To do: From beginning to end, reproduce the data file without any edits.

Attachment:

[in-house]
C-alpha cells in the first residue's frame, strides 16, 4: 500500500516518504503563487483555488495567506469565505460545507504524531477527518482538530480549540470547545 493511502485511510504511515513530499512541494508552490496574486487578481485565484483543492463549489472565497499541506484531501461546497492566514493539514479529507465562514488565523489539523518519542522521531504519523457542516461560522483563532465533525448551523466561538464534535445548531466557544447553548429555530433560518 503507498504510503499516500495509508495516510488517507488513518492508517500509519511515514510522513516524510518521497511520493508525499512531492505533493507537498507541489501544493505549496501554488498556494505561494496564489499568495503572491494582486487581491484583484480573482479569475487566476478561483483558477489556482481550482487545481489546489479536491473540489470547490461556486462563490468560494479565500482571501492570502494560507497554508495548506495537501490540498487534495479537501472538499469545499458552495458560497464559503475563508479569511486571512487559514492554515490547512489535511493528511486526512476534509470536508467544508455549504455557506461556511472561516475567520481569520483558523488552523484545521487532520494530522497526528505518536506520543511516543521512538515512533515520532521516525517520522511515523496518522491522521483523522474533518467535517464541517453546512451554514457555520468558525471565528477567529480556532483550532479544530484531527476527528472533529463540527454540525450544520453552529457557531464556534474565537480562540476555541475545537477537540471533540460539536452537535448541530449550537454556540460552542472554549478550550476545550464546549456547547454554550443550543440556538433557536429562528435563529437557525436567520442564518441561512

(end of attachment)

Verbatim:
[in-house]
C-alpha cells in the first residue's frame, strides 16, 4: 500500500516518504503563487483555488495567506469565505460545507504524531477527518482538530480549540470547545 493511502485511510504511515513530499512541494508552490496574486487578481485565484483543492463549489472565497499541506484531501461546497492566514493539514479529507465562514488565523489539523518519542522521531504519523457542516461560522483563532465533525448551523466561538464534535445548531466557544447553548429555530433560518 503507498504510503499516500495509508495516510488517507488513518492508517500509519511515514510522513516524510518521497511520493508525499512531492505533493507537498507541489501544493505549496501554488498556494505561494496564489499568495503572491494582486487581491484583484480573482479569475487566476478561483483558477489556482481550482487545481489546489479536491473540489470547490461556486462563490468560494479565500482571501492570502494560507497554508495548506495537501490540498487534495479537501472538499469545499458552495458560497464559503475563508479569511486571512487559514492554515490547512489535511493528511486526512476534509470536508467544508455549504455557506461556511472561516475567520481569520483558523488552523484545521487532520494530522497526528505518536506520543511516543521512538515512533515520532521516525517520522511515523496518522491522521483523522474533518467535517464541517453546512451554514457555520468558525471565528477567529480556532483550532479544530484531527476527528472533529463540527454540525450544520453552529457557531464556534474565537480562540476555541475545537477537540471533540460539536452537535448541530449550537454556540460552542472554549478550550476545550464546549456547547454554550443550543440556538433557536429562528435563529437557525436567520442564518441561512